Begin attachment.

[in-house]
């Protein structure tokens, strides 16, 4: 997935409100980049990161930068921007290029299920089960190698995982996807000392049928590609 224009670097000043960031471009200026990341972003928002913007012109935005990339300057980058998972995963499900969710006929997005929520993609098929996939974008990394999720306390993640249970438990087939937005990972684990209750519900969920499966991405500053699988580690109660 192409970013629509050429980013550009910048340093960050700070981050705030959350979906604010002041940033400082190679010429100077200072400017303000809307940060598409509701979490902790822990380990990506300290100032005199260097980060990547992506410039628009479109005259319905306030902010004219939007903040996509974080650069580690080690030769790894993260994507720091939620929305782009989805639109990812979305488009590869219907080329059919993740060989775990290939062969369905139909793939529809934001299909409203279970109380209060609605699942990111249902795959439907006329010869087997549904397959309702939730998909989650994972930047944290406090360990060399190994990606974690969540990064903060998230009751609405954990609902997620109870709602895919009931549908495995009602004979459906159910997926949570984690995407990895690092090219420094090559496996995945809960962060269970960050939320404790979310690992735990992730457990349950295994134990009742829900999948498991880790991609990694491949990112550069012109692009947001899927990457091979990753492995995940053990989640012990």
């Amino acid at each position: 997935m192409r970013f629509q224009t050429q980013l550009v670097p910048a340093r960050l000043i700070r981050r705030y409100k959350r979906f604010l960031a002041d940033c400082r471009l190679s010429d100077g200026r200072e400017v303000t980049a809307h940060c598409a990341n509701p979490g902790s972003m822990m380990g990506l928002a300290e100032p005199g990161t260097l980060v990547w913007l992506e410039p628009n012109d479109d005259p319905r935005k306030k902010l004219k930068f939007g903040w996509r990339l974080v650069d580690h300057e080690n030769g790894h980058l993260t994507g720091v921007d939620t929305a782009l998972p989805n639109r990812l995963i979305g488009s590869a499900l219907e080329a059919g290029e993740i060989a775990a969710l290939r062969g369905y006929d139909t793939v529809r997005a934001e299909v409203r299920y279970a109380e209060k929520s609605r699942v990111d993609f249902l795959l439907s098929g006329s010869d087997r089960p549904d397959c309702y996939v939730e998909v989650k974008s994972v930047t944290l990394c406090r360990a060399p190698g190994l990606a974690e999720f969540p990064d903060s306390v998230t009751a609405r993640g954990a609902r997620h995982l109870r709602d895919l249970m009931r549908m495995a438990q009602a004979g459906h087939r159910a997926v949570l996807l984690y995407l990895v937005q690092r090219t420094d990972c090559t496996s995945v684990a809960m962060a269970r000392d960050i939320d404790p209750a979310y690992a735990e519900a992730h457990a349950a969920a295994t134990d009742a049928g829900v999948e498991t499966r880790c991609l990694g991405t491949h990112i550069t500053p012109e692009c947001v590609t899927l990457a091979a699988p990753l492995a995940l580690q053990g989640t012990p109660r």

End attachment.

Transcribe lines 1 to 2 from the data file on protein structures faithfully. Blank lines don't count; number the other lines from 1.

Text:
[in-house]
């Protein structure tokens, strides 16, 4: 997935409100980049990161930068921007290029299920089960190698995982996807000392049928590609 224009670097000043960031471009200026990341972003928002913007012109935005990339300057980058998972995963499900969710006929997005929520993609098929996939974008990394999720306390993640249970438990087939937005990972684990209750519900969920499966991405500053699988580690109660 192409970013629509050429980013550009910048340093960050700070981050705030959350979906604010002041940033400082190679010429100077200072400017303000809307940060598409509701979490902790822990380990990506300290100032005199260097980060990547992506410039628009479109005259319905306030902010004219939007903040996509974080650069580690080690030769790894993260994507720091939620929305782009989805639109990812979305488009590869219907080329059919993740060989775990290939062969369905139909793939529809934001299909409203279970109380209060609605699942990111249902795959439907006329010869087997549904397959309702939730998909989650994972930047944290406090360990060399190994990606974690969540990064903060998230009751609405954990609902997620109870709602895919009931549908495995009602004979459906159910997926949570984690995407990895690092090219420094090559496996995945809960962060269970960050939320404790979310690992735990992730457990349950295994134990009742829900999948498991880790991609990694491949990112550069012109692009947001899927990457091979990753492995995940053990989640012990």